Bored in a fantasy land

16th December 2005 at 00:00
There was a sense of denial in last week's report, "Truants are 'too bored'."

Rather than accept that pupils who participate in unauthorised absence are responsible for their own action, the comments you reported by Ewan Aitken, the local authorities' education spokesperson, appeared to point the finger at education as a whole.

According to Mr Aitken, truancy is all the fault of the curriculum which "was simply not suited to the small numbers who become disaffected" with the result that "we have to develop an alternative curriculum."

This is typical of those who work in a political or administrative capacity in education and raises a couple of questions. First, who is going to teach this alternative curriculum? Although it may come as a shock to Mr Aitken, teachers have to work incredibly hard just to deliver the syllabus as it stands.

Is he really suggesting that schools develop and deliver a secondary education system which will somehow entice truants back to school?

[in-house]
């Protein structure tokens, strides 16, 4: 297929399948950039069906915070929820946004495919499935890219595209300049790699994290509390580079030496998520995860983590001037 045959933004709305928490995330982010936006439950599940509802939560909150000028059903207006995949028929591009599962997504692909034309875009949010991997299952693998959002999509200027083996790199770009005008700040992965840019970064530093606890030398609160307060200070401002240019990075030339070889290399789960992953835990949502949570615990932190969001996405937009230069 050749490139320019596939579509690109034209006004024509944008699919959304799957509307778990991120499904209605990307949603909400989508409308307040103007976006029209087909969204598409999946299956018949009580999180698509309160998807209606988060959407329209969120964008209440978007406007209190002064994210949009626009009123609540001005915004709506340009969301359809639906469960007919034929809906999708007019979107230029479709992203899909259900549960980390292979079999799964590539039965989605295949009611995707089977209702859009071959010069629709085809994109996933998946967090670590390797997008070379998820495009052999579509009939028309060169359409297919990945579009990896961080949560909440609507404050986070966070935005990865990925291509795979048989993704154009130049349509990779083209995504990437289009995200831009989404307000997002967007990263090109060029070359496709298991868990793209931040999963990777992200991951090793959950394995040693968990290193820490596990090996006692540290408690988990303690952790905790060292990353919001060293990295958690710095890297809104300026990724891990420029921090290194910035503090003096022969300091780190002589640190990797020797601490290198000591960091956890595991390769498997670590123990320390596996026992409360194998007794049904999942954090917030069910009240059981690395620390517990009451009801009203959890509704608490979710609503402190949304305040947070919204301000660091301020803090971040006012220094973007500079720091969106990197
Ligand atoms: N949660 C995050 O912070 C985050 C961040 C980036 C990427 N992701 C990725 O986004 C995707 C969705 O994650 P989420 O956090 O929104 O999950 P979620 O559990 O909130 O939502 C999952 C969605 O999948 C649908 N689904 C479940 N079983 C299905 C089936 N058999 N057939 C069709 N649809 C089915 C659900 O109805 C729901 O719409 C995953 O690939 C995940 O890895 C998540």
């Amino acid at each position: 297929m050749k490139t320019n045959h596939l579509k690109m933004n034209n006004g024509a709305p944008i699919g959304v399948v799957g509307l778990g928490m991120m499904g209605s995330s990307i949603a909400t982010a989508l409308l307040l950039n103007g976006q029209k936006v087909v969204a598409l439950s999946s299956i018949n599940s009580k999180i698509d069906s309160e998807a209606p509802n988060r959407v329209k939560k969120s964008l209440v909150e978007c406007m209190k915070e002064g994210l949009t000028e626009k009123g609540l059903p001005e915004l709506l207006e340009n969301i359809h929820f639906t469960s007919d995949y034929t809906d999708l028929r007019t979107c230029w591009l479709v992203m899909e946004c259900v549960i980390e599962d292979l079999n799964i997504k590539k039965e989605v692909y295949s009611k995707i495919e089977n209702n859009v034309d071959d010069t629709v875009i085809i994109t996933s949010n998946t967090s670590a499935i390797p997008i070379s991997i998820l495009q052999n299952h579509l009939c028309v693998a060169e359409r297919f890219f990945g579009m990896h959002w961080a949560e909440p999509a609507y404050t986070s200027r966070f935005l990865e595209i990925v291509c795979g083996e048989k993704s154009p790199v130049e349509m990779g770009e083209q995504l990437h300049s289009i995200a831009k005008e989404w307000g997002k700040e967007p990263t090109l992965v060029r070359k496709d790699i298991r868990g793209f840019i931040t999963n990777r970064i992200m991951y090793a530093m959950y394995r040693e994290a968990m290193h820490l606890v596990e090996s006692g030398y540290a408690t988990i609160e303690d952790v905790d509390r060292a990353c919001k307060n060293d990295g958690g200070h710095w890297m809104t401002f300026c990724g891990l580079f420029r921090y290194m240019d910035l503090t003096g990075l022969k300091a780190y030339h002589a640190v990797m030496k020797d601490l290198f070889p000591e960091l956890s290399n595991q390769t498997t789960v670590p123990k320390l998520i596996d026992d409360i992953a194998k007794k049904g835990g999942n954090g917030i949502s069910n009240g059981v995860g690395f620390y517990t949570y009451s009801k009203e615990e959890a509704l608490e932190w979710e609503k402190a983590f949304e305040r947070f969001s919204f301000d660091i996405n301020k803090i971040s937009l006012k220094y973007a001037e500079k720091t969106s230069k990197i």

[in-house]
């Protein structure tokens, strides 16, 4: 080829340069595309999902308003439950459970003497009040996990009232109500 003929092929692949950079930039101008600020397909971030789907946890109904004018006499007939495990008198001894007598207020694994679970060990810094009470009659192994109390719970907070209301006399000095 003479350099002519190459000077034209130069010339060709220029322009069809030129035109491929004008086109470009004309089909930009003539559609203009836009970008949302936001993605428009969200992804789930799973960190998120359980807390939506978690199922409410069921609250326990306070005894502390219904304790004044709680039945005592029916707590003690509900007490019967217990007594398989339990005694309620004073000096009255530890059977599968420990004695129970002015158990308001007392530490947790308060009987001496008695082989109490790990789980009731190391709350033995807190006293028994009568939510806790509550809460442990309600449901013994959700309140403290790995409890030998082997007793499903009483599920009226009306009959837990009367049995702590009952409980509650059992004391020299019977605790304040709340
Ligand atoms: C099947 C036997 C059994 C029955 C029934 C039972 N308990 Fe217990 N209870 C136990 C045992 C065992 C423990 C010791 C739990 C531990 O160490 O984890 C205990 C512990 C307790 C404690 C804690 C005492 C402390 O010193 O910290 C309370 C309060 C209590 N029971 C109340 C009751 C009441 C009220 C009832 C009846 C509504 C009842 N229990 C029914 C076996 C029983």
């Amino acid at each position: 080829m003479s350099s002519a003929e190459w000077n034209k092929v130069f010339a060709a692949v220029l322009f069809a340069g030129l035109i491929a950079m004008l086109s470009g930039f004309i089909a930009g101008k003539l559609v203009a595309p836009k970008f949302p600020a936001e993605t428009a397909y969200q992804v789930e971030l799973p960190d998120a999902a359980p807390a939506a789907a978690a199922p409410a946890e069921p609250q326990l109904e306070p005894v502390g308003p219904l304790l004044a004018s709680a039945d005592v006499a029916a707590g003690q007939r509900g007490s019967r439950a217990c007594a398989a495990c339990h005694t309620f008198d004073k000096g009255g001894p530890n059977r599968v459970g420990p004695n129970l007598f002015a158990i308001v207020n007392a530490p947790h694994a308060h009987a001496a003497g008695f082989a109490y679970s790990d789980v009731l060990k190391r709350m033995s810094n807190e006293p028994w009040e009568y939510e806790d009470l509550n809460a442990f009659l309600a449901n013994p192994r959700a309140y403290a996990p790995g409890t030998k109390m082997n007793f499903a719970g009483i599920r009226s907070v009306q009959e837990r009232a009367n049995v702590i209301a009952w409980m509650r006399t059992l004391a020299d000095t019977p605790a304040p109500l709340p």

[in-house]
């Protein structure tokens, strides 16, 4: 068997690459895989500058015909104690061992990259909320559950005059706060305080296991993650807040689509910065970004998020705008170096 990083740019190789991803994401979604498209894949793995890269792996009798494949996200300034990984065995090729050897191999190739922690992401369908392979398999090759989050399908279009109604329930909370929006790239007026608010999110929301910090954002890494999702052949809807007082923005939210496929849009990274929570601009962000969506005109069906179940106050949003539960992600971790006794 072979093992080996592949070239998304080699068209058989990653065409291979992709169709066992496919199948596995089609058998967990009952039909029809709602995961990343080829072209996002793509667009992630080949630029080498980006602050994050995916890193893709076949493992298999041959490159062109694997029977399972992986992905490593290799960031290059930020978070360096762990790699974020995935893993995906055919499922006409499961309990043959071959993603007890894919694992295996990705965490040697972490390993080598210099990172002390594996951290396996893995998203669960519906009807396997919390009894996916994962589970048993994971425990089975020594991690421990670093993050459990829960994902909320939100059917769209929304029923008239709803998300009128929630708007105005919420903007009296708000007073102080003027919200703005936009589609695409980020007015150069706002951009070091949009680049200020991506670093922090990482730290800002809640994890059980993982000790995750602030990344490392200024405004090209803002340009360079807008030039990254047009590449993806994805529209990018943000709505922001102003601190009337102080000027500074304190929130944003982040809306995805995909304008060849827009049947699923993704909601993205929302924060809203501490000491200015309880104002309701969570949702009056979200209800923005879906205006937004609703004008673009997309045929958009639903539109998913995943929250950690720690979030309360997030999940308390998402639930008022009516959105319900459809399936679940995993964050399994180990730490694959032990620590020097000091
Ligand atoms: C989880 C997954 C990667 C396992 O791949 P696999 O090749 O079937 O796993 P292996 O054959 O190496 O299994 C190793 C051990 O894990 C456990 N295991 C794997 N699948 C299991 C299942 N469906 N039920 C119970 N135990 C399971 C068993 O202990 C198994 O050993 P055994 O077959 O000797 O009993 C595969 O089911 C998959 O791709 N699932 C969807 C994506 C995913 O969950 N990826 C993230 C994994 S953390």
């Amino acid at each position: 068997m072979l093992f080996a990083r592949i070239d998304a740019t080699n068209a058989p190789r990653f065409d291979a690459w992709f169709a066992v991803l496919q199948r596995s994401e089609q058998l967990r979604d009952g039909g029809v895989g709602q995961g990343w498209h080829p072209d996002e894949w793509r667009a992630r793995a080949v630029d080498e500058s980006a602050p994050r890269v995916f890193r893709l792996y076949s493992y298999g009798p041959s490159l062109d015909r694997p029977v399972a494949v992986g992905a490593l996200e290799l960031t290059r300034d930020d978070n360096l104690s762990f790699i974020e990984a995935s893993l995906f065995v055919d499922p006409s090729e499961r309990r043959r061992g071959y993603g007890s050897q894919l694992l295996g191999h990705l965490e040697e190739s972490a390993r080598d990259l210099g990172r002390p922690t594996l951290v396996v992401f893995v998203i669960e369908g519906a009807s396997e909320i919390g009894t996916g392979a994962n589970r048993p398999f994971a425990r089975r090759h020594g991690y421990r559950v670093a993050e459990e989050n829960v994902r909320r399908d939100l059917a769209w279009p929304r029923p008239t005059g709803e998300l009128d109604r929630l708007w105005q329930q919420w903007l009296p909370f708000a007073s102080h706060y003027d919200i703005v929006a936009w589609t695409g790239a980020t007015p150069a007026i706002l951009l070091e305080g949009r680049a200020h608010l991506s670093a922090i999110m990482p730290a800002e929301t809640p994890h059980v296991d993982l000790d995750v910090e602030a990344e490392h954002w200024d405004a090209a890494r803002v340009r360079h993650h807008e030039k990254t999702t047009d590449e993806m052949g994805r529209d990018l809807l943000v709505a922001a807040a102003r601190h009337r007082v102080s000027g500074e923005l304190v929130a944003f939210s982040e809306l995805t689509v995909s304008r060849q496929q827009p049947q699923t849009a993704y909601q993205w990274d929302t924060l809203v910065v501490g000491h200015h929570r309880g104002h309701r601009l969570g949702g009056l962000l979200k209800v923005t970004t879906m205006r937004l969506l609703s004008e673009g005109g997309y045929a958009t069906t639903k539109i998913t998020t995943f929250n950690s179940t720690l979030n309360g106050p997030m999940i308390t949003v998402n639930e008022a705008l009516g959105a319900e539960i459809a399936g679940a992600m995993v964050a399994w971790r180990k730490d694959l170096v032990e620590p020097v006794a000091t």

The other question is what do we do if this second system fails to "engage"

with "disaffected" pupils? Do we develop a further syllabus, an alternative to his alternative curriculum?

Mr Aitken's solution is resolutely located in the realms of fantasy, a theory comprised entirely of trendy rhetoric and political soundbite.

Pupils have a responsibility to attend classes irrespective of whether they are "bored" or "disaffected". By blaming the curriculum rather than the truant, Mr Aitken and his ilk are only going to make the problem worse.

This ideology manifests itself in another article in the same issue ("We are all behaviour tutors"), which claims that teachers have sole responsibility for "modelling the behaviour we want (from pupils)" and that "if we fail in that, then the fault is ours".

The report states that teachers are wrongly pursuing the following policy:

"If a child can't read, you teach them to read. If a child can't behave, you punish them."

This is, however, a false assertion. If children are disruptive, it is not because they can't behave - it is because they choose not to behave. Once again the pupil is absolved of any responsibility for his or her actions.

Sadly, this is a viewpoint which all too often finds a platform in The TES Scotland and invariably goes unchallenged.

David Nicol Liddesdale Place, Edinburgh

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